Low cost carrier Cebu offers $99 fare from Sydney to Manila

THE invasion of long-haul low-cost carriers on routes into Australia is set to continue with Philippines-based Cebu Pacific Air offering $99 one-way fares to mark the start of Sydney- Manila flights from September.

Cebu plans to start services flying 436-seat all-economy Airbus A330-300 aircraft from September 9 and is offering the cheap seats until Thursday. Fares will normally start at $335 one-way, which the airline says represents a discount of about 30 per cent on existing tickets.

The carrier will fly four times a week and is hoping to capitalise a 25 per cent growth in the past two years in Australians visiting the Philippines as well as an increase in Filipinos travelling to Australia.

Cebu Pacific is the biggest low-cost carrier in the Philippines with flights to 34 domestic and 26 international destinations.

It is the latest LCC to fly to Australia and is part of a phenomenon that has claimed a sizeable percentage of the market. LCCs AirAsia X, Indonesia AirAsia, Jetstar, Jetstar Asia, Tigerair and Scoot accounted for 16.1 per cent of total international passenger traffic to and from Australia in March.

Cebu Pacific officials on Monday bared the budget carrier’s plans to fly directly to Sydney, Australia and Kuwait starting September as part of the company’s expansion of its long-haul network.

Cebu Pacific will be the only Philippine budget carrier offering non-stop flights to Kuwait and Sydney, general manager for Cebu Air’s long-haul division Alex Reyes said in a briefing in Quezon City.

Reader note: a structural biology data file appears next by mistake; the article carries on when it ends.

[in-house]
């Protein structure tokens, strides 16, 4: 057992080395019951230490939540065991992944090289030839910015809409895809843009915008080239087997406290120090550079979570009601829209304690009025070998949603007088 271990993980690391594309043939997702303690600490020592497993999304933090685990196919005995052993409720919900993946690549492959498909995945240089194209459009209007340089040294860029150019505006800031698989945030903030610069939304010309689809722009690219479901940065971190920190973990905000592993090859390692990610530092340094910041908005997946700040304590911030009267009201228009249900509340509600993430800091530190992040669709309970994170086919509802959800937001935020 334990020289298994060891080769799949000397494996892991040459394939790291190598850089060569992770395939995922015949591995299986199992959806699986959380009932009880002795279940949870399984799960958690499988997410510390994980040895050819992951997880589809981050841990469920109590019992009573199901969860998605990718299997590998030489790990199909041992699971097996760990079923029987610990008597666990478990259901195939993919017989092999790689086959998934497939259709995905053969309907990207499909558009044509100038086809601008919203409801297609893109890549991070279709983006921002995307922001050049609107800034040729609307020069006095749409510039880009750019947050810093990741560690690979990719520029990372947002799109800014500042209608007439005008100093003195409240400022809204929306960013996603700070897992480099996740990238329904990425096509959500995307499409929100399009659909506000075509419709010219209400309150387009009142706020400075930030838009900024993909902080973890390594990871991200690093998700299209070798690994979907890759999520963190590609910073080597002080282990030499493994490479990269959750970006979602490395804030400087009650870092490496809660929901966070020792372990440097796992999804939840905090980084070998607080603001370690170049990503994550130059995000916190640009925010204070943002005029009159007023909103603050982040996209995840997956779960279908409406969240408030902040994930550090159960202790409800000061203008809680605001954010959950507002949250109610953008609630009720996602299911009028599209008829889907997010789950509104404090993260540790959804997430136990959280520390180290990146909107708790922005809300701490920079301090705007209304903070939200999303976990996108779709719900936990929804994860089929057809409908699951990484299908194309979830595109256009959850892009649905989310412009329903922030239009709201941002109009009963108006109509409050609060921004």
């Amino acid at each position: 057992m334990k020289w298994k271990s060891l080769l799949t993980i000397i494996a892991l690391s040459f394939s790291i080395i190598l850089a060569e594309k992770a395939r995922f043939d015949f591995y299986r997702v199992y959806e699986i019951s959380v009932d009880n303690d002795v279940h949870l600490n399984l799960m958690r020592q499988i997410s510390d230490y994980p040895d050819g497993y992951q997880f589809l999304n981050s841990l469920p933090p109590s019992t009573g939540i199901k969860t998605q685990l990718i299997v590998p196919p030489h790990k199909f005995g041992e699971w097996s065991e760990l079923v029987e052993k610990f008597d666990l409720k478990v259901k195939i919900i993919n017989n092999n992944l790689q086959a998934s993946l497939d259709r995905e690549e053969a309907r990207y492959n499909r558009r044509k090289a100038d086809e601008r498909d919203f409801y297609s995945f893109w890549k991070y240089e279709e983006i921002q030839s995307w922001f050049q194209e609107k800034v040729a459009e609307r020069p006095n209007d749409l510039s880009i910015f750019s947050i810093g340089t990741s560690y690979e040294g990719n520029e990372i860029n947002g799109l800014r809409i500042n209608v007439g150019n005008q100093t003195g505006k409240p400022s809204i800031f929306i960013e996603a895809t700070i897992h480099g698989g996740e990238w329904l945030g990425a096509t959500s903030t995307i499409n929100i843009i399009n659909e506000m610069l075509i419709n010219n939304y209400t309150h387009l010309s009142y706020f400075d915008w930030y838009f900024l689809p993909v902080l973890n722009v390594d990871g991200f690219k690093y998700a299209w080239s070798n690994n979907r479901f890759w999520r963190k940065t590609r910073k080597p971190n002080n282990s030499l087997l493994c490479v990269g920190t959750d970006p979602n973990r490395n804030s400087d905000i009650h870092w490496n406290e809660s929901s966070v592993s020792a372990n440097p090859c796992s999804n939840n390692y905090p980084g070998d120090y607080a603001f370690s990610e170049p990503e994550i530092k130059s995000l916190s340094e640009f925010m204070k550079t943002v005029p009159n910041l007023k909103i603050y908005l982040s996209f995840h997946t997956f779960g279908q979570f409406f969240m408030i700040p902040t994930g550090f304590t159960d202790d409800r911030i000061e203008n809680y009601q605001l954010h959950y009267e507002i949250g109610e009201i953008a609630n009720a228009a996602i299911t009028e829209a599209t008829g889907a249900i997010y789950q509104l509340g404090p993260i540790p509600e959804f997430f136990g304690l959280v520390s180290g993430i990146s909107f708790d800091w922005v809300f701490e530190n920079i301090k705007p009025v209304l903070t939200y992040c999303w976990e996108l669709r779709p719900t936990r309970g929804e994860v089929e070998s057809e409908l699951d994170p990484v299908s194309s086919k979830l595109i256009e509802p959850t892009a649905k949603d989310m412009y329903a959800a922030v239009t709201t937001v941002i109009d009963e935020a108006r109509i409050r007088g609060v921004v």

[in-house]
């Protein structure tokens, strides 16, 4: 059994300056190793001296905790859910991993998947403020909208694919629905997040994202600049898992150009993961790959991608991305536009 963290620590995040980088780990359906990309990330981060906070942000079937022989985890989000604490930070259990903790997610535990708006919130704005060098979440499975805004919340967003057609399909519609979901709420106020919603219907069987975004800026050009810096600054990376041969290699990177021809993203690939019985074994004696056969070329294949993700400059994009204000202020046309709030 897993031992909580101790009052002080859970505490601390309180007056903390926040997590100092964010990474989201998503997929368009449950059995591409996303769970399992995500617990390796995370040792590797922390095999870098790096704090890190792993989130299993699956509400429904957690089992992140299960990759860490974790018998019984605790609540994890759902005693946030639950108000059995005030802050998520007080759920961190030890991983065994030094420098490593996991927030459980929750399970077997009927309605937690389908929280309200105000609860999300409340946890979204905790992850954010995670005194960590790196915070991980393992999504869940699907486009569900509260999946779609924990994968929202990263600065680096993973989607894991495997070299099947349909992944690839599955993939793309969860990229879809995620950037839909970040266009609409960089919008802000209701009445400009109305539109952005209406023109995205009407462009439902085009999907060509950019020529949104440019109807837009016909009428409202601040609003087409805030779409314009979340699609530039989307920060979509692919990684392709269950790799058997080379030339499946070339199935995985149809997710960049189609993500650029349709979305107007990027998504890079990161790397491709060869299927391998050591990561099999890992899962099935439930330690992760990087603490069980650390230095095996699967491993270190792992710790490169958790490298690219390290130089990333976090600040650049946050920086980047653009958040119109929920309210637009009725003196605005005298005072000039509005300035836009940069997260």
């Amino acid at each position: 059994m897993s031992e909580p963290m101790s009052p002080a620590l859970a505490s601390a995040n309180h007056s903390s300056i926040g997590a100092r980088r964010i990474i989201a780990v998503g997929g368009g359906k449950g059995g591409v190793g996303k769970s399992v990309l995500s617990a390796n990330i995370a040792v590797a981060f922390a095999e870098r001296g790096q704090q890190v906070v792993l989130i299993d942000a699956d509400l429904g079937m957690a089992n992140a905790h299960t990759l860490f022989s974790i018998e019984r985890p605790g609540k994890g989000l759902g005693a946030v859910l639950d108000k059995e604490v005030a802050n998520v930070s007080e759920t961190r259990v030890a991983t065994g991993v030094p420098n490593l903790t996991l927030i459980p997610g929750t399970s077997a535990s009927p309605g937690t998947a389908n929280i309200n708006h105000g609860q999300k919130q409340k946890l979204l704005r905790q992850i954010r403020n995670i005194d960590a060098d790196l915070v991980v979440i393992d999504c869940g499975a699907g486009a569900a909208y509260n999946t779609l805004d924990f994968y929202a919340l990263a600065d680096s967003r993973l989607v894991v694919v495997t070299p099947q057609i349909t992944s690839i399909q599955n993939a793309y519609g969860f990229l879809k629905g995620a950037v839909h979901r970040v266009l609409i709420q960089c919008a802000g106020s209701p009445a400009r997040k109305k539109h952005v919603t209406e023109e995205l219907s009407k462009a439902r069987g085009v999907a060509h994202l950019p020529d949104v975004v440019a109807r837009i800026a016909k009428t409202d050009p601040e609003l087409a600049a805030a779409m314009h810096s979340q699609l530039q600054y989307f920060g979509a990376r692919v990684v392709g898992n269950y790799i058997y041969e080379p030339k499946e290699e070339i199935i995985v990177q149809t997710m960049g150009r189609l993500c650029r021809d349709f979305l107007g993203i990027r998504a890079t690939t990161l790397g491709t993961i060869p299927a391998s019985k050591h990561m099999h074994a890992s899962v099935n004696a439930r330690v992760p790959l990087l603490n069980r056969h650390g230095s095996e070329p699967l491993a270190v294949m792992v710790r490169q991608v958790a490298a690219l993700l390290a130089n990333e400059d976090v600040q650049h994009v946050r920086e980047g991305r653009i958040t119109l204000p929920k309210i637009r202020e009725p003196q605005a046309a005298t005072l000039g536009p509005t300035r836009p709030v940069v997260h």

Cebu Air Inc. is the airline’s owner and operator.

“Currently there is no low-cost carrier flying direct on the Manila to Sydney route. Cebu Pacific will be the first low-cost carrier flying the Manila-Sydney route,” said Reyes.

“Cebu Pacific will [also] be the only carrier flying non-stop services, low-cost carrying environment between Manila and Kuwait,” he added.

The budget carrier will start its thrice-a-week service to Kuwait on Sept. 2 and to Sydney, initially at four times a week, on Sept. 9.

Reyes said Kuwait and Sydney are underserved markets.

“Low fares stimulate traffic and all of that low fare availability leads to a lot of good things to both countries,” he added.

Based on data from the Philippine Overseas Employment Administration, there are over 180,000 Filipinos in Kuwait and more than 300,000 in Australia.

Some time before turning a profit

Turning the two new routes profitable will take some time, president and CEO Lance Gokongwei said in the same briefing.

“Long-haul routes in general take a long time to promote, and these are not decisions made very quickly by the traveler. They tend to plan their travels way in advance, maybe six to 18 months, so it takes time to build forward bookings,” he said.

“In general, we do expect our long-haul routes to achieve profitability anywhere between six to 18 months after the start,” he said.

Cebu Pacific’s first long-haul route—Manila-Dubai-Manila direct flights, launched last October—Gokongwei said it has turned profitable in just half a year.

“Dubai has done well especially over the last couple of months, in April and May, we have a load factor of 80 plus percent,” he said.

“As a whole, we have achieved our objective of getting to break even in about seven to eight months since we started in October,” he added.

“We learned a lot in that process. We’re applying those lessons to Sydney and Kuwait so hopefully we’ll start much more strongly this time,” Gokongwei said, noting the airline is targeting an 80-percent load factor for both Sydney and Kuwait flights. — BM, GMA News